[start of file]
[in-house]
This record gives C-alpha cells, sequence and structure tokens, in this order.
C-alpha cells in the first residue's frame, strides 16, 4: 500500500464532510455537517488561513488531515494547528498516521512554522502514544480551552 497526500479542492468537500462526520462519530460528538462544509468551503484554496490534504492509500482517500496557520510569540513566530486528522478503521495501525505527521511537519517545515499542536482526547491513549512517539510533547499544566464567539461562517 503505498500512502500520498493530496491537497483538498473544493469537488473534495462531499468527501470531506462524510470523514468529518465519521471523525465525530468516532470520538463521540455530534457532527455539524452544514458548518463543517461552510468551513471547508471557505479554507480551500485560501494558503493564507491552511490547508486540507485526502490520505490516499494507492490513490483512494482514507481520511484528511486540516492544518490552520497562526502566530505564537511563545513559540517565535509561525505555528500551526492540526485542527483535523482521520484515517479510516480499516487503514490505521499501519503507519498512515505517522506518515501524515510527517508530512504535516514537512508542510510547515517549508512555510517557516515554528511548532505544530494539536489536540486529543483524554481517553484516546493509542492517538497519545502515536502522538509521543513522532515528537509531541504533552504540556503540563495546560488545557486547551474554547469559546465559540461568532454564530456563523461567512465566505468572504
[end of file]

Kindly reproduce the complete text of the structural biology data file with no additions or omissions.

[in-house]
This record gives C-alpha cells, sequence and structure tokens, in this order.
C-alpha cells in the first residue's frame, strides 16, 4: 500500500464532510455537517488561513488531515494547528498516521512554522502514544480551552 497526500479542492468537500462526520462519530460528538462544509468551503484554496490534504492509500482517500496557520510569540513566530486528522478503521495501525505527521511537519517545515499542536482526547491513549512517539510533547499544566464567539461562517 503505498500512502500520498493530496491537497483538498473544493469537488473534495462531499468527501470531506462524510470523514468529518465519521471523525465525530468516532470520538463521540455530534457532527455539524452544514458548518463543517461552510468551513471547508471557505479554507480551500485560501494558503493564507491552511490547508486540507485526502490520505490516499494507492490513490483512494482514507481520511484528511486540516492544518490552520497562526502566530505564537511563545513559540517565535509561525505555528500551526492540526485542527483535523482521520484515517479510516480499516487503514490505521499501519503507519498512515505517522506518515501524515510527517508530512504535516514537512508542510510547515517549508512555510517557516515554528511548532505544530494539536489536540486529543483524554481517553484516546493509542492517538497519545502515536502522538509521543513522532515528537509531541504533552504540556503540563495546560488545557486547551474554547469559546465559540461568532454564530456563523461567512465566505468572504